A former team mate of Paolo Di Canio has called on the new Sunderland manager to explain his political beliefs, after new details emerged of his membership of a group of Lazio supporters notorious for their far-right beliefs.
In 2005 Di Canio was fined by Italian football authorities and banned for one match after raising his arm in a fascist salute for the third time in a year.
He is reported to have said he was "a fascist, not a racist", in a subsequent interview with Italian media, although he has since claimed he was misquoted.
Renewed attention has been given to Di Canio's political views after former foreign secretary David Milliband resigned as Sunderland's vice-president in protest at the Italian's appointment.
Last week, Di Canio declared: "I am not political, I do not affiliate myself to any organisation. I am not a racist. I do not support the ideology of fascism. I respect everyone. I am a football man."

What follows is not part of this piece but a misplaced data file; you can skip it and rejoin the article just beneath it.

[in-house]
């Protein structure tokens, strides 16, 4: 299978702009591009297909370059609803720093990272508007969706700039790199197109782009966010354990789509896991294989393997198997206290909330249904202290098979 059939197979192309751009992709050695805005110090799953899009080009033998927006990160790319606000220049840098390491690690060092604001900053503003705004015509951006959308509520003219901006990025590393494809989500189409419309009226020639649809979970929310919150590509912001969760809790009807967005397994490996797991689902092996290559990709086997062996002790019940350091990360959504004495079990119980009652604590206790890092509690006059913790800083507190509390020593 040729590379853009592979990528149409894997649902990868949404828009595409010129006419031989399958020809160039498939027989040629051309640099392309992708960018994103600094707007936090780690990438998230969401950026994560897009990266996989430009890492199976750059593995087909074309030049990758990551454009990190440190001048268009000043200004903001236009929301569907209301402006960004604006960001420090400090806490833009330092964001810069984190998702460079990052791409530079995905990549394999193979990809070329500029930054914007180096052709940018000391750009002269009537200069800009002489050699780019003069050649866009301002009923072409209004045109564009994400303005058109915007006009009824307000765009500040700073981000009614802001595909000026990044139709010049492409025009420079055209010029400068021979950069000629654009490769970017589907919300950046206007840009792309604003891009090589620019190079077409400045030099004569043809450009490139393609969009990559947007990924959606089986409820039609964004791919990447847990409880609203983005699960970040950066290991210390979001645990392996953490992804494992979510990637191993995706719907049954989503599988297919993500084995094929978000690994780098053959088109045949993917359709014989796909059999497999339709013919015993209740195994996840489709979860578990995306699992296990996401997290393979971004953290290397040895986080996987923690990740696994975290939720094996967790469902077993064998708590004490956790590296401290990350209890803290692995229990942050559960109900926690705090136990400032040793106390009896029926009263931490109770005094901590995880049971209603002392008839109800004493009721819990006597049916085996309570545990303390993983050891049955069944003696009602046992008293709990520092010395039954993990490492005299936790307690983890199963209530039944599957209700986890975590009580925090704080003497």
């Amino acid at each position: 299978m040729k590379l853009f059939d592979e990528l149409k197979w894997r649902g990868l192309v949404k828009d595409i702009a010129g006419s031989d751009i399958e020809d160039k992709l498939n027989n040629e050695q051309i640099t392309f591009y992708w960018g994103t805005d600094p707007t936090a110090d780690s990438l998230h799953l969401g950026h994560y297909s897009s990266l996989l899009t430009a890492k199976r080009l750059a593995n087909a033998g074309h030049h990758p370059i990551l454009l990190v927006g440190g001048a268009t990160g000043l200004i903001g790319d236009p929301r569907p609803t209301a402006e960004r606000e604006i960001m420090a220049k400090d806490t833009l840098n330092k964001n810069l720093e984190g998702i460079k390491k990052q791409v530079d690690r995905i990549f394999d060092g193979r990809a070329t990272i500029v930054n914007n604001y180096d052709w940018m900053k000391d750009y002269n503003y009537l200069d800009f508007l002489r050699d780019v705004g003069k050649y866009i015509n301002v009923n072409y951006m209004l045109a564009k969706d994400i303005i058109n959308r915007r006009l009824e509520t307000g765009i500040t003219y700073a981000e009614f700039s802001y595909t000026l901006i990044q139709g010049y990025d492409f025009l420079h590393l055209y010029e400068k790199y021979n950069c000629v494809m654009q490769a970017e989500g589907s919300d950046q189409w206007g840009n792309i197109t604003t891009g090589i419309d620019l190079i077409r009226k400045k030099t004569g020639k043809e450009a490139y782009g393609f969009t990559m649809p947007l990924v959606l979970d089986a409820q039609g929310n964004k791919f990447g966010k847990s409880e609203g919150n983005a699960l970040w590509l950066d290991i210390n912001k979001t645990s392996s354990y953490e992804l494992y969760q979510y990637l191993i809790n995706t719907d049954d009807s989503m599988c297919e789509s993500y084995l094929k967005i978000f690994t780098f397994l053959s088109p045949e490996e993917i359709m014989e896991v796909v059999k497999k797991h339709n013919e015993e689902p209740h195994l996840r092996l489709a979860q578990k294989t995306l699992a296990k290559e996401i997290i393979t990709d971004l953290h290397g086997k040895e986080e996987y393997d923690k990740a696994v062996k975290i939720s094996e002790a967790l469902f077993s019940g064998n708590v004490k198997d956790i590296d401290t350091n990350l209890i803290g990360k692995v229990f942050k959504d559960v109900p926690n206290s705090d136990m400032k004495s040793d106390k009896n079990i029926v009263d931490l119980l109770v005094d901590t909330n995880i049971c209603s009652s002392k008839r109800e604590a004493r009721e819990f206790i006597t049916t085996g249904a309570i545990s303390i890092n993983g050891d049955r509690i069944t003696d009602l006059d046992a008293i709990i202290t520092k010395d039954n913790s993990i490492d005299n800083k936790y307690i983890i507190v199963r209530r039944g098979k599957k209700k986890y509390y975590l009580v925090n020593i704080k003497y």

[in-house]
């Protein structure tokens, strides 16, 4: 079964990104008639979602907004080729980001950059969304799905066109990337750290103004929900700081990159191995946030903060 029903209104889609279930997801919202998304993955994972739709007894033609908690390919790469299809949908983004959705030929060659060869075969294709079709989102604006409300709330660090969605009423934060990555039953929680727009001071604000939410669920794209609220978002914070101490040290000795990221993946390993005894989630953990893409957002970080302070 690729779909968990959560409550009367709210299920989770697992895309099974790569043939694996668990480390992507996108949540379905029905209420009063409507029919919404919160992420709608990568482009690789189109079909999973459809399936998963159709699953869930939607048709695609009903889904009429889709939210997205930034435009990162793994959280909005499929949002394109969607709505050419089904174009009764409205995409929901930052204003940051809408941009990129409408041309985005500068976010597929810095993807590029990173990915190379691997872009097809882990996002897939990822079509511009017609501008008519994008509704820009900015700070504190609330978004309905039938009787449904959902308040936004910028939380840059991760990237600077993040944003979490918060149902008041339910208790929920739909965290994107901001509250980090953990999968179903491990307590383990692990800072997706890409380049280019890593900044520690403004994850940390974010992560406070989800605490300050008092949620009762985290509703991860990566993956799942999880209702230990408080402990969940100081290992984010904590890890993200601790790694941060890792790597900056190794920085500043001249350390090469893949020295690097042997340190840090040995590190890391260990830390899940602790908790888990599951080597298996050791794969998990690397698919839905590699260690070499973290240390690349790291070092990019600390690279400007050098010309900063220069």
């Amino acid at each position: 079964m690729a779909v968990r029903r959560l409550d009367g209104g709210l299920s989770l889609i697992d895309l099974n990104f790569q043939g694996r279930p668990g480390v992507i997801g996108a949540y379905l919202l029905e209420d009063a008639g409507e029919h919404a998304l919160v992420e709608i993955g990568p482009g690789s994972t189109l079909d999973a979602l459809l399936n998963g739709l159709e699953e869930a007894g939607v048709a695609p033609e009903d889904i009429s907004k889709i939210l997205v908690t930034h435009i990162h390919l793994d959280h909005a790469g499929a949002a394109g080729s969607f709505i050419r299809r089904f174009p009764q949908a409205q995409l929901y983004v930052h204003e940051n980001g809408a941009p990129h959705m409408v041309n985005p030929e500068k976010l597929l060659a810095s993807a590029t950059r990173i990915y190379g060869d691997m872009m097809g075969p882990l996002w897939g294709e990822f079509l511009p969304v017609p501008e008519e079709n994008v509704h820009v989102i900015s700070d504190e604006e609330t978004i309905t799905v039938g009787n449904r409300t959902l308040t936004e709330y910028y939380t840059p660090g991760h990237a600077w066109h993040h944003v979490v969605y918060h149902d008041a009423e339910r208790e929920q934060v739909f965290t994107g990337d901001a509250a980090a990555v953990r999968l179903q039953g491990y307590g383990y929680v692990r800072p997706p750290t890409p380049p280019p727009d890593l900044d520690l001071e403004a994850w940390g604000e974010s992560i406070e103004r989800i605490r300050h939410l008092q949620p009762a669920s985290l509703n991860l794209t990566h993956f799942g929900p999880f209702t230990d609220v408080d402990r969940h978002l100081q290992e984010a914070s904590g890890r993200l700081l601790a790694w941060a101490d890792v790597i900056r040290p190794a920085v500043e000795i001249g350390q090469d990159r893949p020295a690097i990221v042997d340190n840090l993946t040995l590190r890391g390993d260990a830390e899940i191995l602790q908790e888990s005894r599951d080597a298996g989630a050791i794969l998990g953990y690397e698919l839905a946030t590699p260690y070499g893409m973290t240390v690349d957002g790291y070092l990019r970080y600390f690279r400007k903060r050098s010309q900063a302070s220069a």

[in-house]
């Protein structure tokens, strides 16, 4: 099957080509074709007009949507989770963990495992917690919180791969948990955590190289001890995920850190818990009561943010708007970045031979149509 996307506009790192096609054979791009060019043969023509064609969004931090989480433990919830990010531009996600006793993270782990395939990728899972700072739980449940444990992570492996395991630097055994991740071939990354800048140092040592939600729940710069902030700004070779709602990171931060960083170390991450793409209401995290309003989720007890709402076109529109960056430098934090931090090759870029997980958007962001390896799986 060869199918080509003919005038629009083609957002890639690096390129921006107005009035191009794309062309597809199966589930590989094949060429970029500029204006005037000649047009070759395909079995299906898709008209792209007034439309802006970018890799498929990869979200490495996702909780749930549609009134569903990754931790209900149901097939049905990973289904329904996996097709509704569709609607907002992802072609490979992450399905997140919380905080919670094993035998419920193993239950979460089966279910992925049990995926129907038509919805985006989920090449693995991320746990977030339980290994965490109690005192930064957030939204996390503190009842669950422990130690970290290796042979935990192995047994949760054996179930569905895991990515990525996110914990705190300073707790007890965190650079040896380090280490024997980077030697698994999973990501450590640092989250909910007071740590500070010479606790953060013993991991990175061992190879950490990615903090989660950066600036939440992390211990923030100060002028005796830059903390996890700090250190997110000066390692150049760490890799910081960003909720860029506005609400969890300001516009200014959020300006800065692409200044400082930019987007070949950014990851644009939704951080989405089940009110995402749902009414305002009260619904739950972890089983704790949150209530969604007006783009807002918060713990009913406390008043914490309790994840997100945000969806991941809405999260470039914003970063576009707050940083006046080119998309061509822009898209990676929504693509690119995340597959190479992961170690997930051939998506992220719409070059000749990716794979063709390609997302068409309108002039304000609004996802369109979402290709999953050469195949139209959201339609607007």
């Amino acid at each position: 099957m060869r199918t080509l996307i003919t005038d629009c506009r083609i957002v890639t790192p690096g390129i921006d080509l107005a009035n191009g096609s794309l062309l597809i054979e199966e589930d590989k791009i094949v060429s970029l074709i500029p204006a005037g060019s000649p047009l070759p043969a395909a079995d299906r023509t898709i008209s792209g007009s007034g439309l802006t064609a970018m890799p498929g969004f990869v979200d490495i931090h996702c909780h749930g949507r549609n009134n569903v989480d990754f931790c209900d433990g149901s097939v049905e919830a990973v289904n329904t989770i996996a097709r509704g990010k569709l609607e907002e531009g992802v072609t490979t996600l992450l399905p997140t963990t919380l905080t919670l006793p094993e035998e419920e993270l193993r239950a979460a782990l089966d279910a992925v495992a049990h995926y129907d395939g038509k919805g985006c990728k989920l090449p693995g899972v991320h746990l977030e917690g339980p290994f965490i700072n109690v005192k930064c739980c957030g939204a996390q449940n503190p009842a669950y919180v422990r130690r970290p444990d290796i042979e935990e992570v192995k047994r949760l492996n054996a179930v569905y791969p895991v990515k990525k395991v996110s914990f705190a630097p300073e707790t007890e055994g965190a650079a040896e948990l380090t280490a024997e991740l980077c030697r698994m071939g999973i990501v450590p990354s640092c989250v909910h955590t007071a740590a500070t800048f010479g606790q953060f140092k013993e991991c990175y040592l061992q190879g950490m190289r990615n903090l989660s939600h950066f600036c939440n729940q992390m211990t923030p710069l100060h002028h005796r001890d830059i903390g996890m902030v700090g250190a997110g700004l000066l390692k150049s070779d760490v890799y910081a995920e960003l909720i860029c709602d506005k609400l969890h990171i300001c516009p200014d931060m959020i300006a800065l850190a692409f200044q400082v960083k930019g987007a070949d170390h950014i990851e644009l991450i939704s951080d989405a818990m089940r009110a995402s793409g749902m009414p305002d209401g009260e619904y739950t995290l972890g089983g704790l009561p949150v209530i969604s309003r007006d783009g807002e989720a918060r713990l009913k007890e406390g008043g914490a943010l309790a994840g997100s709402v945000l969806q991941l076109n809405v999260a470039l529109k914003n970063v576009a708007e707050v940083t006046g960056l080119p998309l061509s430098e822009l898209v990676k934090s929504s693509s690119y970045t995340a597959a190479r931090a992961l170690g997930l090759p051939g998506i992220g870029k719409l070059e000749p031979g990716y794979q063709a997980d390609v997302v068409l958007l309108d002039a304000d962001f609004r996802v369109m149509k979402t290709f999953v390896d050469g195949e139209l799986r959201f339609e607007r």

Hislop, who is black and played as a goalkeeper in the same West Ham United team as Di Canio, said today in a radio interview with BBC 5 Live: "I don't believe Paolo Di Canio is a racist.
"I'd like to get a proper explanation. I'm not overly convinced by 'it's a Roman salute, let's get on with it'. I think there are wider implications to it.
"As much as fascism can have a more moderate side to it, it does have its extreme elements and I'd like to know if Paolo falls into that category or which category he does, and if not what was his salute all about?"
Hislop's comments come as further evidence emerges of Di Canio's involvement with fascist fans as a young man.
In 2000 he described attacking a rival fan to steal his scarf when a member of Lazio's infamous Irriducibli Ultras group of supporters.
In Paolo Di Canio: The Autobiography, he writes: "I kicked the Padova fan whilst he was lying on the ground. Two or three times, I don't remember how many. He cried out in pain and rolled over on his stomach, letting go of the scarf.
"We had what we wanted, sprinted off, laughing, till we were reunited with the rest of the Irriducibili."
The Irriducibili, who are notorious for their far-right beliefs and reverence for Italian dictator Benito Mussolini, often parade Neo Nazi banners at games and sing racist songs.
"Remember those mobile phone adverts where they asked people who they most would like to have a one-to-one with? Ian Wright (the black former England player) picked Martin Luther King.
"My choice would be Mussolini," Di Canio continued.
Sunderland lost 2-1 to Chelsea in Di Canio's first game as their manager today.